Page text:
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Apple Seeks to Pandemic-Proof Itself with the iPhone SE

In the midst of the Covid-19 pandemic that has brought global markets to a standstill, Apple announced a successor to its 2016 low cost iPhone SE. While the timing of this release has coincided with the beginnings of a global economic slowdown, the handset’s launch is designed to expand Apple’s footprint into more price conscious consumer demographics and geographies, increasing volumes through tapping into market segments where Apple’s premium handsets are often unattainable. However, the timing of Apple’s release, in a period where consumers are reducing discretionary spending due to the economic shock of the Covid-19 pandemic, means the handset is likely to appeal to a wider consumer base, and could potentially become a key handset for 2020.

A key feature of this new iteration of the SE is, of course, its price point. Starting at $399 at retail in the US, the iPhone SE is designed to compete in the mass market price segment of the industry. As a device, it retains some of the key features from the flagship range of iPhones, such as the A13 Bionic chip, but the overall design harkens back to previous generations of iPhones, reintroducing the home button and thick top and bottom bezels. At 4.7 inches, the display is also relatively small, and goes against the current trend of ever-increasing smartphone screen sizes. Nevertheless, Apple is hoping to repeat the success of the original SE with this new iteration, targeting emerging markets and aspirational consumers who can’t yet afford the 2018 iPhone XR or 2019’s flagship iPhone 11 range.

Viewed through a competitive landscape prism, the introduction of a new budget iPhone is an aggressive move designed to protect Apple’s position and brand in the face of rising competition both from long-time rival Samsung and international Chinese vendors such as Huawei. It is also a device that is well-placed to allow Apple to grow into markets that are being vacated by a Huawei that is declining in all non-Chinese markets as a consequence of the Sino-American trade conflict. Much of Huawei’s strength in recent years has been in its mid-tier devices, which have helped Huawei compete in markets across the globe and disrupt Apple and Samsung’s duopoly in the industry. While Huawei remains strong, having witnessed significant growth in its domestic market, its international footprint has contracted, leaving space for its rivals to grow in to. Samsung have already sought to capitalise on this, having aggressively marketed and promoted its A and M series of devices across key markets, and it is clear that Apple are looking to follow suit with the SE. The SE will allow Apple to grow across emerging markets and seed these markets with Apple consumers. Given the level of consumer loyalty Apple evokes in its customers, this will mean that, as these markets develop, Apple will have a ready base of consumers willing to upgrade through Apple’s handset ecosystem, as well as an expanded installed base to whom Apple can upsell its large and growing ecosystem of services and devices.

It is this expansion of the installed base that is particularly noteworthy and makes this decision from Apple especially interesting. In recent years, Apple has sought to expand its business across a range of verticals, with its Watch and AirPod business both driving the wearable and true wireless headphones markets respectively, while Apple TV+ is a foray into the increasingly competitive SVoD sector. Apple’s ecosystem continues to expand, but the iPhone remains a central pillar of the business and, currently, is what its wider ecosystem orbits around. The iPhone SE therefore significantly lowers the barrier to entry into Apple’s ecosystem, it’s available to both mass-market and premium consumers alike.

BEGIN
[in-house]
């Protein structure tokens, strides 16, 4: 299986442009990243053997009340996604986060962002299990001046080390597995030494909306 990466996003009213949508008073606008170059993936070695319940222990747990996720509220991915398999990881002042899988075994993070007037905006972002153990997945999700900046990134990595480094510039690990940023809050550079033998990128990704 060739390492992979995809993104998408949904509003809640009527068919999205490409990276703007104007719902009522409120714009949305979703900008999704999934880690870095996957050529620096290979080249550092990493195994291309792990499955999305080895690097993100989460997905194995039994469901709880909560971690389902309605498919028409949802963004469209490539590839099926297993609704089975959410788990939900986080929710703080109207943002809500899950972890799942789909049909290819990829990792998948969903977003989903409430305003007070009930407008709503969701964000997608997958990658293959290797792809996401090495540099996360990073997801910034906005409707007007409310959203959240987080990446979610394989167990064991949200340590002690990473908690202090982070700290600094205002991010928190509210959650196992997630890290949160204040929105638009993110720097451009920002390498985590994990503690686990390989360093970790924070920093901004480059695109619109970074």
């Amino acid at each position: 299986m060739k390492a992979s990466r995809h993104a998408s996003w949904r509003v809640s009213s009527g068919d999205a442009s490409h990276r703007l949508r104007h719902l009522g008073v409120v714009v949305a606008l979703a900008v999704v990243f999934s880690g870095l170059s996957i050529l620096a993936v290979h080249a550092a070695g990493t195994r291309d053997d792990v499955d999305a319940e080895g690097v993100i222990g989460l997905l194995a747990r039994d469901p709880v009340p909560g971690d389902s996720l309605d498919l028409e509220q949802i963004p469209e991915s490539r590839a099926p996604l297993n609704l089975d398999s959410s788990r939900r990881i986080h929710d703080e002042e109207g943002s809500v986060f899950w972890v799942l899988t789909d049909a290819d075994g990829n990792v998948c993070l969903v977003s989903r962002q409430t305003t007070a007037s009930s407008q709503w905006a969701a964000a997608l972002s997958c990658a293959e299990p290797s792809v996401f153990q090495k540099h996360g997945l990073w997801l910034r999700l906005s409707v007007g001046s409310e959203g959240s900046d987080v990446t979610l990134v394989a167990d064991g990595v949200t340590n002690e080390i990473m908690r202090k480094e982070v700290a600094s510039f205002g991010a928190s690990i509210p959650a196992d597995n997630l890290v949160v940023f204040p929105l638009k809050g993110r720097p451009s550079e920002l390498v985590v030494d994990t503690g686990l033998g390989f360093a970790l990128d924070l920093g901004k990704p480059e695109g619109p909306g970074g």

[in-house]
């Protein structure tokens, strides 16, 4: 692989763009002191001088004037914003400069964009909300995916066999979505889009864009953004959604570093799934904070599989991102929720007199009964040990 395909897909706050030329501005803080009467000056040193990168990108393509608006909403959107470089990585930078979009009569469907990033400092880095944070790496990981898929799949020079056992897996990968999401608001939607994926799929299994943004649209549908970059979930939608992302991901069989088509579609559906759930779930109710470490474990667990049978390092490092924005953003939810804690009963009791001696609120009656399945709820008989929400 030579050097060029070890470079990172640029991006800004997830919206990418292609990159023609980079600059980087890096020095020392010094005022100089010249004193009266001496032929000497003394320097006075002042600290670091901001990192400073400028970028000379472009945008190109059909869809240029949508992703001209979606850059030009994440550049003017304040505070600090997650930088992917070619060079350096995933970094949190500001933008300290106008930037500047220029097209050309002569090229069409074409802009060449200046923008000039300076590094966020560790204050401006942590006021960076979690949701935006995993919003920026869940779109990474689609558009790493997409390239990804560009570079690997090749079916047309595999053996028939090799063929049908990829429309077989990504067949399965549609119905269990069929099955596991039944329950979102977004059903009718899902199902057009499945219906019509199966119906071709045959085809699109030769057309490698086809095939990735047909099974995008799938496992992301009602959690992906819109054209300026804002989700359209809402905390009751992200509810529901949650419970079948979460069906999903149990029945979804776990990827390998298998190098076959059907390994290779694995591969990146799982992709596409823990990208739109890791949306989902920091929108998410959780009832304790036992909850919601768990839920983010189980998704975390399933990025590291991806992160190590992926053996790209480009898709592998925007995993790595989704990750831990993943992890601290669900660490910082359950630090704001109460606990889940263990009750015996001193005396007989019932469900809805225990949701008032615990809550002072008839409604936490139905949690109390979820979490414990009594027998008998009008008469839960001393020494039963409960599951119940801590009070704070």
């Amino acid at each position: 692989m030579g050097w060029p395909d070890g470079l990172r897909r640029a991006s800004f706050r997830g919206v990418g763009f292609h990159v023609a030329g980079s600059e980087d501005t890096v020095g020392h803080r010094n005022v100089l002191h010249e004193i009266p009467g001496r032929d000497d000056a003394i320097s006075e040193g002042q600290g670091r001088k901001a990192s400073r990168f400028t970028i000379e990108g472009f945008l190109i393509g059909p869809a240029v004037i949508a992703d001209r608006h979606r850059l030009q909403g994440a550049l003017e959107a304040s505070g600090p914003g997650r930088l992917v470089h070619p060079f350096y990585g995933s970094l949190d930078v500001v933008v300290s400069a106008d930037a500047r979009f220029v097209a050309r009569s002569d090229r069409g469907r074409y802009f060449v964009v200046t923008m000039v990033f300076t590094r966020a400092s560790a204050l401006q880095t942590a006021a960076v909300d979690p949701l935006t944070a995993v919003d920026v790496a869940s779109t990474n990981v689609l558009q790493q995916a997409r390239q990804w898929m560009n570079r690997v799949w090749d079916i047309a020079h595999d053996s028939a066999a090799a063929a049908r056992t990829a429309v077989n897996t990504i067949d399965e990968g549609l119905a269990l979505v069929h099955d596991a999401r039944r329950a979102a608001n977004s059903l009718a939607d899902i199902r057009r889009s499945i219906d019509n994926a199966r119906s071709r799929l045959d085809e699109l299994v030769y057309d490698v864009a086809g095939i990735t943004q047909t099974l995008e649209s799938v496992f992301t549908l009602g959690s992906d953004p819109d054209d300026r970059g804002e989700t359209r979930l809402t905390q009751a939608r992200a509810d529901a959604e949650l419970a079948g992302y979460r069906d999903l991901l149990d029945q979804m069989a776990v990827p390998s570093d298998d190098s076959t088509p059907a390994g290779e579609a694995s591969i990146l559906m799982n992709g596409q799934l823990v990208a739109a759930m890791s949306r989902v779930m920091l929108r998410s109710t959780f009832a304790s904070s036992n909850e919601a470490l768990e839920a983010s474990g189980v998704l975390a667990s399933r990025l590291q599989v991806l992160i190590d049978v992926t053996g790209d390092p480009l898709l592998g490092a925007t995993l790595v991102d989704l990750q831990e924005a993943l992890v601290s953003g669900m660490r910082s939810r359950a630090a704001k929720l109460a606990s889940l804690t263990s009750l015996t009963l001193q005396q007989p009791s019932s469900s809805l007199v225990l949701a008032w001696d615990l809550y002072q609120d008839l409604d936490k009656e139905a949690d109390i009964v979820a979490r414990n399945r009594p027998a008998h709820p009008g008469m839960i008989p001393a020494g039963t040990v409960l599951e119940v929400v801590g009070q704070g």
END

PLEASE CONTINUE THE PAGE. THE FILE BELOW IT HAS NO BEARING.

As the fallout from the Coronavirus pandemic continues to unfold, with economic and human costs continuing to rise and an increasingly bleak outlook across markets taking hold, the SE release shows Apple’s intent for this year. The vendor will continue to develop and promote its ecosystem. A question mark remains as to whether this is the beginning of a more regular upgrade of the SE range, given that it has been 4 years since the original iteration of this device. But, given Apple’s aim of expanding its installed base and the ability of the SE range of products to capture fringe Apple consumers, it is quite possible that this product may signal a new, long term strand to Apple’s strategy. While the vendor will need to maintain a gap between its flagship and mid-tier devices in terms of quality and range of specs in order to preserve its position as a premium brand, a regular iteration of a mid-tier device could act as the perfect supplement to Apple’s extensive portfolio. Overall, 2020 is set to be a challenging year for many industries and vendors, yet it is quite possible that the release of the SE helps to somewhat insulate Apple from the current market turmoil.

Date Published:

Stephen Mears

About the author

Stephen Mears

Stephen Mears is a Market Analyst at Futuresource Consulting, and is responsible for researching and reporting on key technology and market trends across the wearables, smartphone, and Extended Reality (XR) market. Alongside this, Stephen is also heavily involved in Futuresource’s retail distribution tracking service, assessing the retail landscape for consumer electronics products across major global markets.

Stephen joined Futuresource in 2018 after graduating from the University of Warwick with a Bachelor of Arts (BA) in Philosophy, Politics, and Economics. He is currently pursuing a part-time, distance Masters of Arts (MA) in International Relations & Contemporary War with King’s College, London.

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